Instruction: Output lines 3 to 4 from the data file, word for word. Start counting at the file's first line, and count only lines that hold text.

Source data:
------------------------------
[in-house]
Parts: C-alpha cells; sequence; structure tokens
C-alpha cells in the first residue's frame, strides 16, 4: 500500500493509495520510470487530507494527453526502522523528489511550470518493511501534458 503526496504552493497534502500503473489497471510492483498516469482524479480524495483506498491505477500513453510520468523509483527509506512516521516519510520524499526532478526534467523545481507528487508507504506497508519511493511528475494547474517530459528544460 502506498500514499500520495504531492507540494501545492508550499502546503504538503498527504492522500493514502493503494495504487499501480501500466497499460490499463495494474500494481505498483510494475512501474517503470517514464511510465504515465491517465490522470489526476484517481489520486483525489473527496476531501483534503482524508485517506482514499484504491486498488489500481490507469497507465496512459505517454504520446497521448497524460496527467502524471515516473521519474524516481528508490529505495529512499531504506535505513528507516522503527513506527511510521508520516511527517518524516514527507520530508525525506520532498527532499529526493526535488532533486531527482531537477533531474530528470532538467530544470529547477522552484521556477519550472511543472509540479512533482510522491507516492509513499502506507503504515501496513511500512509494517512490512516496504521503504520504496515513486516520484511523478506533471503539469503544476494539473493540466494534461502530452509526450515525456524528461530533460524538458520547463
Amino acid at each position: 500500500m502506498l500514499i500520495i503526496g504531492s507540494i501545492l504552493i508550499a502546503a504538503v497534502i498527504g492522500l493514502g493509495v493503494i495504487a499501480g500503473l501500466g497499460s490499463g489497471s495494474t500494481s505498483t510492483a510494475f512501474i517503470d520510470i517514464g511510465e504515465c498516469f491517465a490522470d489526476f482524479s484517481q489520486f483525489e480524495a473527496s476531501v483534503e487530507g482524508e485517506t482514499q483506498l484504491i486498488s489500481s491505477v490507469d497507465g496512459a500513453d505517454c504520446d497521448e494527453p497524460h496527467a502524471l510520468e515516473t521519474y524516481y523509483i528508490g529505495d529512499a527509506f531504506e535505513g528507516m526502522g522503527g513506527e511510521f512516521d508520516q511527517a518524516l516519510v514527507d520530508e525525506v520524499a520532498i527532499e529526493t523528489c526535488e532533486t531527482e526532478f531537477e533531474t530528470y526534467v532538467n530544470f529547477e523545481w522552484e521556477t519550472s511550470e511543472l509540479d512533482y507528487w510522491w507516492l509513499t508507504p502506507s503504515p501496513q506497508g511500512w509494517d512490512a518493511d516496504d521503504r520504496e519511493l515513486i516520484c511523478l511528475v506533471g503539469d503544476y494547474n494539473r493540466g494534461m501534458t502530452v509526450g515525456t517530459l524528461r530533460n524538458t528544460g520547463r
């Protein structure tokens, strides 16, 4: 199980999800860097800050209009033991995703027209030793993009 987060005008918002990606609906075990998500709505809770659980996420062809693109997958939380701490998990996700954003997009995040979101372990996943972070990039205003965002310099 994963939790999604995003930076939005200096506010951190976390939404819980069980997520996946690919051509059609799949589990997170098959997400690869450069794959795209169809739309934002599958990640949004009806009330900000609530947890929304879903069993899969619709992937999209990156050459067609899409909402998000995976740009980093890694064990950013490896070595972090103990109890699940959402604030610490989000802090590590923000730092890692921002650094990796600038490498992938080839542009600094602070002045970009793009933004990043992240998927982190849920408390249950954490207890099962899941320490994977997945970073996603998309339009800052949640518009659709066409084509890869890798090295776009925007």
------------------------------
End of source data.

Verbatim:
C-alpha cells in the first residue's frame, strides 16, 4: 500500500493509495520510470487530507494527453526502522523528489511550470518493511501534458 503526496504552493497534502500503473489497471510492483498516469482524479480524495483506498491505477500513453510520468523509483527509506512516521516519510520524499526532478526534467523545481507528487508507504506497508519511493511528475494547474517530459528544460 502506498500514499500520495504531492507540494501545492508550499502546503504538503498527504492522500493514502493503494495504487499501480501500466497499460490499463495494474500494481505498483510494475512501474517503470517514464511510465504515465491517465490522470489526476484517481489520486483525489473527496476531501483534503482524508485517506482514499484504491486498488489500481490507469497507465496512459505517454504520446497521448497524460496527467502524471515516473521519474524516481528508490529505495529512499531504506535505513528507516522503527513506527511510521508520516511527517518524516514527507520530508525525506520532498527532499529526493526535488532533486531527482531537477533531474530528470532538467530544470529547477522552484521556477519550472511543472509540479512533482510522491507516492509513499502506507503504515501496513511500512509494517512490512516496504521503504520504496515513486516520484511523478506533471503539469503544476494539473493540466494534461502530452509526450515525456524528461530533460524538458520547463
Amino acid at each position: 500500500m502506498l500514499i500520495i503526496g504531492s507540494i501545492l504552493i508550499a502546503a504538503v497534502i498527504g492522500l493514502g493509495v493503494i495504487a499501480g500503473l501500466g497499460s490499463g489497471s495494474t500494481s505498483t510492483a510494475f512501474i517503470d520510470i517514464g511510465e504515465c498516469f491517465a490522470d489526476f482524479s484517481q489520486f483525489e480524495a473527496s476531501v483534503e487530507g482524508e485517506t482514499q483506498l484504491i486498488s489500481s491505477v490507469d497507465g496512459a500513453d505517454c504520446d497521448e494527453p497524460h496527467a502524471l510520468e515516473t521519474y524516481y523509483i528508490g529505495d529512499a527509506f531504506e535505513g528507516m526502522g522503527g513506527e511510521f512516521d508520516q511527517a518524516l516519510v514527507d520530508e525525506v520524499a520532498i527532499e529526493t523528489c526535488e532533486t531527482e526532478f531537477e533531474t530528470y526534467v532538467n530544470f529547477e523545481w522552484e521556477t519550472s511550470e511543472l509540479d512533482y507528487w510522491w507516492l509513499t508507504p502506507s503504515p501496513q506497508g511500512w509494517d512490512a518493511d516496504d521503504r520504496e519511493l515513486i516520484c511523478l511528475v506533471g503539469d503544476y494547474n494539473r493540466g494534461m501534458t502530452v509526450g515525456t517530459l524528461r530533460n524538458t528544460g520547463r